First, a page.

PALM SPRINGS — Bruised and left hangdog by a lousy economy--even I. Magnin moved down the highway to greener pastures in Palm Desert--folks in this proud desert resort city have suddenly turned optimistic. Almost gleeful.
Big-bucks bingo is coming to town, and even if the local folks are not grabbing their grease markers just yet, they are animated about how the embers of an anemic economy will be stirred up and maybe--just maybe--reignite the town's tourism trade.
"The economy of this town stinks, and anything that will bring people here is good," said store owner Arthur Hersh.
The city is abuzz with last week's news that the Agua Caliente Indian tribe, landlords of much of the cityscape, plan to open a high-stakes gambling casino in conjunction with Caesars World Inc.
City officials and business leaders, who were out of the decision-making loop, say the $20-million, 80,000-square-foot Caesars casino--with stores, restaurants and entertainment--will provide a desperately needed boost to the city's ailing economy.
"I'm against gambling, but if it has to be, then I'm glad it'll be in Palm Springs," said Mayor Lloyd Maryanov, an accountant. "This is an exciting opportunity."
Business people say they too are looking forward to the arrival of the casino.
"Palm Springs has been in a sad state for several years," said realty agent Manny Segall. "Everyone has been moving down the (Coachella) Valley. This town just isn't energetic anymore. Some people want to keep it a quaint little town--and it's killing the place.
"Now we'll have a high-class operation. With the Indians in control, it'll be first-class," Segall said.
The Desert Sun, the local newspaper, cooed in an editorial applauding the venture: "It's a bold stroke that puts the Agua Calientes--and Palm Springs--in the major leagues of the gaming world."
Other residents, however, are not convinced that a casino belongs here--even if the city has too many T-shirt souvenir shops where high-end retailers once stood.
"They say it'll help the economy, but to me it means more traffic, and we have enough traffic as it is," groused cabinetmaker Cy Elder, a 14-year resident. "I could care less about bingo, and it's just going to bring in that many more people. I don't need it."
Retiree John Parker said: "I just hate to see that element come to town. We came out here from Los Angeles to get away from all that stuff. Graffiti. Carjackings. People shooting each other.
"When you get people gambling, and they lose money they can't afford to lose, then what happens is that desperate people do desperate things."
His wife, Marilyn, said: "Everything about the casino is counter to what Palm Springs is about: quiet, comfortable, relaxed. Now those people are going to go somewhere else, because they'll want nothing to do with this."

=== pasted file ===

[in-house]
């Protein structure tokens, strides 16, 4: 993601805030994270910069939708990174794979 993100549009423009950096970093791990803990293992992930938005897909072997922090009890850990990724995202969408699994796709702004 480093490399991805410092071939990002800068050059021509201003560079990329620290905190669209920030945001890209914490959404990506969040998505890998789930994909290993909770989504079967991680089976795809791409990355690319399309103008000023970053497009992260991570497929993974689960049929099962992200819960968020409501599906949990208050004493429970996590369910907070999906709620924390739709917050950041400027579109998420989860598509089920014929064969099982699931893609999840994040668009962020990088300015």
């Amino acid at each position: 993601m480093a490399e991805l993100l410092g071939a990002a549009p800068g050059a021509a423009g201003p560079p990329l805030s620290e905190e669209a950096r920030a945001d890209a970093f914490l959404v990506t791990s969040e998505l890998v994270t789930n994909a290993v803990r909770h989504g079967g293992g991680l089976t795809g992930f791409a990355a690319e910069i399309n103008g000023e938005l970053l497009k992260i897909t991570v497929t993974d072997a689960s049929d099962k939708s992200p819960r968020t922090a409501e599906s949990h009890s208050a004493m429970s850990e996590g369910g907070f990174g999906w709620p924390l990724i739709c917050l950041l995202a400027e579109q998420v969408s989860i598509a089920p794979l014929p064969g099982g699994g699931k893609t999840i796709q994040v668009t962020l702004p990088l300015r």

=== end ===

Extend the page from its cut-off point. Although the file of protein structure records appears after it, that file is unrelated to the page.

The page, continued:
Some people just shrug at the news. "I could care less," said Deedee Timothy, busy folding laundry for her four young children, ages 4 to 11. "I mean, how's it going to benefit me?"
Will the proximity of gambling influence her young brood? "Hey, what goes on in the world, they see on TV anyway. They've already seen it all."
But the overall reaction in town--from waitresses to store owners to business leaders--is that what is good for the Agua Caliente Indians is good for Palm Springs. Besides, they say, if it's good for the Indians, they'll do it anyway because they've got the sovereign right to do as they will.
"The economic impact on the city will be noticeable within nine to 12 months of when it opens," said Jerry London, a resident and retired radio broadcaster who has managed four of his own bingo operations on Indian reservations in recent years.
"Agua Caliente is one of the most entrepreneurial tribes in the country. They've already got hotels, restaurants, golf. They're pretty sharp," London said. "With the casino, we'll re-establish this area as the glamour area, one more time. It'll be a major tourist attraction--and, from the city's point of view, it's a freebie."
The Agua Caliente reservation was laid out checkerboard fashion over much of the Coachella Valley long before the development of Palm Springs. Today the tribe and some of its members own several of Palm Springs' prime properties, which they lease to some of the biggest names in town, including top-drawer hotels and the Palm Springs Convention Center.
The guessing now is about where the casino will be built, and popular speculation--the Indians and Caesars are not talking--is that the gaming hall will end up alongside the historic Spa Hotel, smack downtown on Indian land. Construction is expected to take 18 months.
"It's within a mile of the airport and close to thousands of hotel rooms," London said. "I'm sure it'll at least end up in Palm Springs and not somewhere else in the valley, because \o7 everybody \f7 knows Palm Springs. We've got the name, and they'll capitalize on it."